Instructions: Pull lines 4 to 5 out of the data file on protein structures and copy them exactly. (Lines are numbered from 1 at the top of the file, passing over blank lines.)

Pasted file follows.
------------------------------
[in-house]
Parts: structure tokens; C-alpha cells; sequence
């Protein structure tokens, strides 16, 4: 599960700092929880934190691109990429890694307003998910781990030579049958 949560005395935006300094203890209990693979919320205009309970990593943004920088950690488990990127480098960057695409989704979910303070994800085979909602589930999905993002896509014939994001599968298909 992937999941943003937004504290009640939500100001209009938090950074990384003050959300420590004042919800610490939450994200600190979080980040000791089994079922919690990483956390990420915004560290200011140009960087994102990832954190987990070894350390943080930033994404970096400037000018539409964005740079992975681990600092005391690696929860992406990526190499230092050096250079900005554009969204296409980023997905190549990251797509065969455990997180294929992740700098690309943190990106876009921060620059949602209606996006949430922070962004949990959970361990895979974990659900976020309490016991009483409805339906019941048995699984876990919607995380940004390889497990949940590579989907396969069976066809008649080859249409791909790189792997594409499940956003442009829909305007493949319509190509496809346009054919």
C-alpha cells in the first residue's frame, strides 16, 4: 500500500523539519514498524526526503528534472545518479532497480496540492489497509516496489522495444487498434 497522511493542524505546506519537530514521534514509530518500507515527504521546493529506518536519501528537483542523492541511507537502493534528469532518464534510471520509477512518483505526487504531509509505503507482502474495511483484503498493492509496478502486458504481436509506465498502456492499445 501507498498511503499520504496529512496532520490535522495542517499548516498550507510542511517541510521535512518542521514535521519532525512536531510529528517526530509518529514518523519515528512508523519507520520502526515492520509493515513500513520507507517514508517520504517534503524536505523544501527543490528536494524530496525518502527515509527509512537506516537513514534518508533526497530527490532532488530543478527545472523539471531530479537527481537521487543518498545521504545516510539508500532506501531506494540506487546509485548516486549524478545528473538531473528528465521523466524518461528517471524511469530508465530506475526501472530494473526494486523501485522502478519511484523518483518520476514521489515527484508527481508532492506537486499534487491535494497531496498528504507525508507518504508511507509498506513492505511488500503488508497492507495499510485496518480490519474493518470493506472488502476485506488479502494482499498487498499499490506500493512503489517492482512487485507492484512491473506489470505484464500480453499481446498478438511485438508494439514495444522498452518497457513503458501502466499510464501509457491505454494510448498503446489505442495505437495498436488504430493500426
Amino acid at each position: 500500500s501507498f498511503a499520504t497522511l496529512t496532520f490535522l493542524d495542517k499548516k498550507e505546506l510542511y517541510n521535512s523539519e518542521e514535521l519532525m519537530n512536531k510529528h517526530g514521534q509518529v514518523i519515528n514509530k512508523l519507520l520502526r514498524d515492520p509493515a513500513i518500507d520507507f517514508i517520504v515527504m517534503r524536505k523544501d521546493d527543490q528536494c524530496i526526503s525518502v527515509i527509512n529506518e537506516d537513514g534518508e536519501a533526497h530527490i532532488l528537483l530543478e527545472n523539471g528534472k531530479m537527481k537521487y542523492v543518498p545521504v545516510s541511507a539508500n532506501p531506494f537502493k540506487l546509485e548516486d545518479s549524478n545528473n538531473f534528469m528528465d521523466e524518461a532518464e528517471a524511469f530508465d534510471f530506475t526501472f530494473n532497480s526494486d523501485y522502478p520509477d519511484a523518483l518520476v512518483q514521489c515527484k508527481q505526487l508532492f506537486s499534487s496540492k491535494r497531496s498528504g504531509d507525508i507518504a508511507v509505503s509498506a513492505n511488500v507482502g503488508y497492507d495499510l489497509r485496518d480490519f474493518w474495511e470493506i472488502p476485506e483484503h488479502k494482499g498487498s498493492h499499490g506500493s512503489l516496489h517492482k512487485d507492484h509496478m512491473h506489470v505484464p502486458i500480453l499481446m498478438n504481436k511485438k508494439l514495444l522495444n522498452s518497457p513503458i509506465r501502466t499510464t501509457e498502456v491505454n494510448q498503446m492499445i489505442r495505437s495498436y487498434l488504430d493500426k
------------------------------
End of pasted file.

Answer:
C-alpha cells in the first residue's frame, strides 16, 4: 500500500523539519514498524526526503528534472545518479532497480496540492489497509516496489522495444487498434 497522511493542524505546506519537530514521534514509530518500507515527504521546493529506518536519501528537483542523492541511507537502493534528469532518464534510471520509477512518483505526487504531509509505503507482502474495511483484503498493492509496478502486458504481436509506465498502456492499445 501507498498511503499520504496529512496532520490535522495542517499548516498550507510542511517541510521535512518542521514535521519532525512536531510529528517526530509518529514518523519515528512508523519507520520502526515492520509493515513500513520507507517514508517520504517534503524536505523544501527543490528536494524530496525518502527515509527509512537506516537513514534518508533526497530527490532532488530543478527545472523539471531530479537527481537521487543518498545521504545516510539508500532506501531506494540506487546509485548516486549524478545528473538531473528528465521523466524518461528517471524511469530508465530506475526501472530494473526494486523501485522502478519511484523518483518520476514521489515527484508527481508532492506537486499534487491535494497531496498528504507525508507518504508511507509498506513492505511488500503488508497492507495499510485496518480490519474493518470493506472488502476485506488479502494482499498487498499499490506500493512503489517492482512487485507492484512491473506489470505484464500480453499481446498478438511485438508494439514495444522498452518497457513503458501502466499510464501509457491505454494510448498503446489505442495505437495498436488504430493500426
Amino acid at each position: 500500500s501507498f498511503a499520504t497522511l496529512t496532520f490535522l493542524d495542517k499548516k498550507e505546506l510542511y517541510n521535512s523539519e518542521e514535521l519532525m519537530n512536531k510529528h517526530g514521534q509518529v514518523i519515528n514509530k512508523l519507520l520502526r514498524d515492520p509493515a513500513i518500507d520507507f517514508i517520504v515527504m517534503r524536505k523544501d521546493d527543490q528536494c524530496i526526503s525518502v527515509i527509512n529506518e537506516d537513514g534518508e536519501a533526497h530527490i532532488l528537483l530543478e527545472n523539471g528534472k531530479m537527481k537521487y542523492v543518498p545521504v545516510s541511507a539508500n532506501p531506494f537502493k540506487l546509485e548516486d545518479s549524478n545528473n538531473f534528469m528528465d521523466e524518461a532518464e528517471a524511469f530508465d534510471f530506475t526501472f530494473n532497480s526494486d523501485y522502478p520509477d519511484a523518483l518520476v512518483q514521489c515527484k508527481q505526487l508532492f506537486s499534487s496540492k491535494r497531496s498528504g504531509d507525508i507518504a508511507v509505503s509498506a513492505n511488500v507482502g503488508y497492507d495499510l489497509r485496518d480490519f474493518w474495511e470493506i472488502p476485506e483484503h488479502k494482499g498487498s498493492h499499490g506500493s512503489l516496489h517492482k512487485d507492484h509496478m512491473h506489470v505484464p502486458i500480453l499481446m498478438n504481436k511485438k508494439l514495444l522495444n522498452s518497457p513503458i509506465r501502466t499510464t501509457e498502456v491505454n494510448q498503446m492499445i489505442r495505437s495498436y487498434l488504430d493500426k